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GDC China: Epic's Meegan Talks Gears Of War Outsourcing

GDC China kicked off in Shanghai with a keynote from Epic China CEO Paul Meegan discussing 'The Possibilities and Perils of Production Outsourcing, And How It’s Changing the Way Games Are Made', with Gears Of War as an example, and Gamasutra was th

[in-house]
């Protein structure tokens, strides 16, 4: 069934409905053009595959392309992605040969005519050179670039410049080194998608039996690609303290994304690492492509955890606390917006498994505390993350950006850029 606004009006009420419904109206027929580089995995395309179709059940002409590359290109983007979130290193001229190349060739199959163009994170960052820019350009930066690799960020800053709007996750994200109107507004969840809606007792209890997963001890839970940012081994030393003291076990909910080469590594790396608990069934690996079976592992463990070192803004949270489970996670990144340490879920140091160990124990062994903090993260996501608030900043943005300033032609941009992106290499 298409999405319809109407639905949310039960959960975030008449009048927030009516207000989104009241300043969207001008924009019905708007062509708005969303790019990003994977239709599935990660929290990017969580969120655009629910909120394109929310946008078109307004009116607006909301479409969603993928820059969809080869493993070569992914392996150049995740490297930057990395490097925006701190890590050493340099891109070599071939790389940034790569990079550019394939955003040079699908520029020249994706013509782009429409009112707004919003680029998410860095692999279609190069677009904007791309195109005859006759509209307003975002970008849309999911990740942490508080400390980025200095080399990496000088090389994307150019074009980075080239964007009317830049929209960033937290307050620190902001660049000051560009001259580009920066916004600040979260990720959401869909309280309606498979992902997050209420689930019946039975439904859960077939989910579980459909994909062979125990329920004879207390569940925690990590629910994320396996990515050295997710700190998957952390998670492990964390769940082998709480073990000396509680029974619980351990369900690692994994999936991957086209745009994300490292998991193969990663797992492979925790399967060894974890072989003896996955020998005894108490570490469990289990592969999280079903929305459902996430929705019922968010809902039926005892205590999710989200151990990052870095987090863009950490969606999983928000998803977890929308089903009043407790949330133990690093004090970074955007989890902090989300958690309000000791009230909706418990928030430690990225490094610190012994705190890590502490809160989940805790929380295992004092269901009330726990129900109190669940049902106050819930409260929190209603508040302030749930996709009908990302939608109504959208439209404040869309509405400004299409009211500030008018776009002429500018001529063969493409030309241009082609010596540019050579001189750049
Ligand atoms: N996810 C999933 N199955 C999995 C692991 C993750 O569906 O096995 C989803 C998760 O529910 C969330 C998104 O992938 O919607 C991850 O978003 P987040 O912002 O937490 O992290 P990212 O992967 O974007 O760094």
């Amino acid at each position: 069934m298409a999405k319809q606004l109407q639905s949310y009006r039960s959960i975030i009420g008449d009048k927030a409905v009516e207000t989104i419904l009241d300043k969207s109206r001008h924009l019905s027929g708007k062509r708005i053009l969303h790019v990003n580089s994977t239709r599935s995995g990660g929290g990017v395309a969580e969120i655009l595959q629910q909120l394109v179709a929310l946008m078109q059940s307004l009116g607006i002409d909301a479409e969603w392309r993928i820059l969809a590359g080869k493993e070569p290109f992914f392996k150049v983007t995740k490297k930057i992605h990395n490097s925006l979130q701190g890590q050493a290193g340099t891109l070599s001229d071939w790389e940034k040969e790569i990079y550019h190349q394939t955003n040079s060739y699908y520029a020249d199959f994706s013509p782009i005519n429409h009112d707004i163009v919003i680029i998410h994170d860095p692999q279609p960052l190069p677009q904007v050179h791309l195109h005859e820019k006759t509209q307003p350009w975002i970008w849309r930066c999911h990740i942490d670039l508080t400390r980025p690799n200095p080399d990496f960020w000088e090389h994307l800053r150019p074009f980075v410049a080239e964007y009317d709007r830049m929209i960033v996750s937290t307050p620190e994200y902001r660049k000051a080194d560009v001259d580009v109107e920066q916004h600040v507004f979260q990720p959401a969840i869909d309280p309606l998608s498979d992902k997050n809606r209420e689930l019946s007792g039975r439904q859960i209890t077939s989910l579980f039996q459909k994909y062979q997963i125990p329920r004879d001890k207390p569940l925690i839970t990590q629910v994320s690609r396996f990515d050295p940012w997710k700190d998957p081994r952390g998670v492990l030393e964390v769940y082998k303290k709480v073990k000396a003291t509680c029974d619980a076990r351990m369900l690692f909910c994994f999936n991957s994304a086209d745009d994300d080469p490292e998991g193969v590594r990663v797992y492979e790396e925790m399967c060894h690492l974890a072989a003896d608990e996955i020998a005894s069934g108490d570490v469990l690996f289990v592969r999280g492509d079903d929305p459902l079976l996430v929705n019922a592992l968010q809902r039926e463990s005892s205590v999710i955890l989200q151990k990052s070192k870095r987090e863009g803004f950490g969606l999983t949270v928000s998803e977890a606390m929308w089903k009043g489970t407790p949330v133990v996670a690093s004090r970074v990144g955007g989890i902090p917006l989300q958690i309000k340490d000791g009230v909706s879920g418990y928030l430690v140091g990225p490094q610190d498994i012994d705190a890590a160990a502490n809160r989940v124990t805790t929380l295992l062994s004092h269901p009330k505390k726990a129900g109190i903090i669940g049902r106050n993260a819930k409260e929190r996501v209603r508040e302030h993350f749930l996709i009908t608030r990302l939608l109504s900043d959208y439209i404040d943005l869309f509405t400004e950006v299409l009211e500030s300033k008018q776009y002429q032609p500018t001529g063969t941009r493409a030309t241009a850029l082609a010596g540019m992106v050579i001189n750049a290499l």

GDC China kicked off in Shanghai with a keynote from Epic China CEO Paul Meegan discussing 'The Possibilities and Perils of Production Outsourcing, And How It’s Changing the Way Games Are Made', and Gamasutra was there to report his conclusions. Meegan, who formerly ran Ubisoft Shanghai, recently set up the relatively low-profile Epic China, previously revealed at Tokyo Game Show 2006, and his speech at the inaugural GDC China conference, co-run by [Gamasutra owner] CMP and IDG, covered the bases, from why to outsource to some of the pitfalls of doing so. Epic China has been set up to provide outsourcing help both to Gears Of War creator Epic and to associated companies using Unreal Engine 3, and already has a large China-based staff working on asset creation for games - thus Meegan's keenly awaited speech. In the first place, it was discussed why game business owners might want to outsource. Meegan gave an example of an artist in the West with a base salary of $65,000, and possible total compensation (including benefits and bonuses) of as much as $100,000 - that's $8,300 per month average. This compares to $3,000 - $5,000 per month for average outsourcing costs. In addition, efficiency in terms of not having full-time employees idle on staff with nothing to do was vital, according to Meegan. He suggested that on a major game project, as much as 750 man-months of idle time can occur from among 1450 total man months due to dependencies and varying work loads - a worst case scenario, but one with only 60% efficiency. He then noted than the ideal of close to 100% efficiency with full-time employees is to have multiple teams on multiple staggered projects, but noted that "this probably never happens" in reality. He also commented that it is often common for teams to work at overcapacity (the so-called 'quality of life' issue), with associated overtime, lower quality, delays. Meegan's suggested alternative is to keep fixed costs set and hired internally, and then use external production for variable costs in production, paying for resources when you need them. So, how to best use outsourcing? Epic's example, according to Meegan, is Gears of War, which had a small team of 32 core developers, a 2-year development cycle, and 50%-60% of the budget of a comparable big studio, with significant parts of its development outsourced. He suggested that the game biz can currently be compared to a to pre-United Artists Hollywood, where studios use the people and idle capacity they already own. The risks are that you might have the wrong people for job, get project bloat, and possibly get to the stage where there are 4-year production cycles and enormous budgets Epic's solution that can be leveraged elsewhere? Use a small, tightly-focused core team focused on creating value - using middleware and investing carefully in differentiating projects. In addition, practice targeted hiring, purpose-built for the project, and with exactly the right skills and passion for that game. You can then supplement this with cost-effective outsourced content production. The end result? What Meegan suggested could be a "new renaissance for independents", with teams of 10-20 people focused on IP development, multiple medium exploitation, at a low operating cost, and overall project-motivated (not company-motivated). Could this model result in high mobility among individual developers, like movie craftsmen, Meegan asked? The final section dealt with how to do outsourcing well, since the Epic China CEO pointedly suggested that outsourcing is a "relationship built on lies", with the vendor motivated to win the project by possibly overcommitting, and clients want to minimize cost and maximize quality. However, he suggested that it is possible to build stable partnerships between core and outsourcing teams, building personal relationships that enable embedding of staff - it's less energy to maintain relationships than build new ones. But he suggested it's still worth building multiple outsourcing studio relationships as backup. In addition, Meegan cautioned that outsourcers need to be prepared with a thorough preproduction phase, otherwise the project will be a waste of time and money, and you will sour your internal team on working with outsourcers in the future. His conclusion? Outsourcing is all about leverage - you can use little time and money to accomplish a lot, if you outsource the right kind of work, and choose partners who can do the work with limited iterations.

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